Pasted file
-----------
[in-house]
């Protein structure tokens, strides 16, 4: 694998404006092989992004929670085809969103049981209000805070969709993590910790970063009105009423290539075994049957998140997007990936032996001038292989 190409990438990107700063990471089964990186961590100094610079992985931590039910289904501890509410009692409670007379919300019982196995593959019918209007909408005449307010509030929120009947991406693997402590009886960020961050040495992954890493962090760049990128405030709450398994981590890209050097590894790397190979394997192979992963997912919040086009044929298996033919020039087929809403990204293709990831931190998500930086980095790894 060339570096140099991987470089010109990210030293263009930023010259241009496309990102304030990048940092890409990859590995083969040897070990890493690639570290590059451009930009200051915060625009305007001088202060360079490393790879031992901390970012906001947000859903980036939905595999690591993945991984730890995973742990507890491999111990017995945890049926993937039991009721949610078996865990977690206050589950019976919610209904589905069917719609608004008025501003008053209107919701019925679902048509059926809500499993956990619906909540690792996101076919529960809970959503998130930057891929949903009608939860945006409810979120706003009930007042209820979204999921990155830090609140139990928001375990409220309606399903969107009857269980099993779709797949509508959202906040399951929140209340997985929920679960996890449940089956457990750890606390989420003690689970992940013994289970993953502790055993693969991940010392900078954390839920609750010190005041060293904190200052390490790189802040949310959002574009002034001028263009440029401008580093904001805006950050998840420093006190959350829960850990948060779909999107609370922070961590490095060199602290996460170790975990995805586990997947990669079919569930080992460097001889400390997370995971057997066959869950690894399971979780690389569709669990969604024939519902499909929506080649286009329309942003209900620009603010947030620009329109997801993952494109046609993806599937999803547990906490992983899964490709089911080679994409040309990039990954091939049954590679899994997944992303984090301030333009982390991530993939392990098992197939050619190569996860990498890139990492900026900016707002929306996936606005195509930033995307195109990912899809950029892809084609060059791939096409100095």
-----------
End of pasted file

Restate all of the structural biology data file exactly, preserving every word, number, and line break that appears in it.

[in-house]
């Protein structure tokens, strides 16, 4: 694998404006092989992004929670085809969103049981209000805070969709993590910790970063009105009423290539075994049957998140997007990936032996001038292989 190409990438990107700063990471089964990186961590100094610079992985931590039910289904501890509410009692409670007379919300019982196995593959019918209007909408005449307010509030929120009947991406693997402590009886960020961050040495992954890493962090760049990128405030709450398994981590890209050097590894790397190979394997192979992963997912919040086009044929298996033919020039087929809403990204293709990831931190998500930086980095790894 060339570096140099991987470089010109990210030293263009930023010259241009496309990102304030990048940092890409990859590995083969040897070990890493690639570290590059451009930009200051915060625009305007001088202060360079490393790879031992901390970012906001947000859903980036939905595999690591993945991984730890995973742990507890491999111990017995945890049926993937039991009721949610078996865990977690206050589950019976919610209904589905069917719609608004008025501003008053209107919701019925679902048509059926809500499993956990619906909540690792996101076919529960809970959503998130930057891929949903009608939860945006409810979120706003009930007042209820979204999921990155830090609140139990928001375990409220309606399903969107009857269980099993779709797949509508959202906040399951929140209340997985929920679960996890449940089956457990750890606390989420003690689970992940013994289970993953502790055993693969991940010392900078954390839920609750010190005041060293904190200052390490790189802040949310959002574009002034001028263009440029401008580093904001805006950050998840420093006190959350829960850990948060779909999107609370922070961590490095060199602290996460170790975990995805586990997947990669079919569930080992460097001889400390997370995971057997066959869950690894399971979780690389569709669990969604024939519902499909929506080649286009329309942003209900620009603010947030620009329109997801993952494109046609993806599937999803547990906490992983899964490709089911080679994409040309990039990954091939049954590679899994997944992303984090301030333009982390991530993939392990098992197939050619190569996860990498890139990492900026900016707002929306996936606005195509930033995307195109990912899809950029892809084609060059791939096409100095």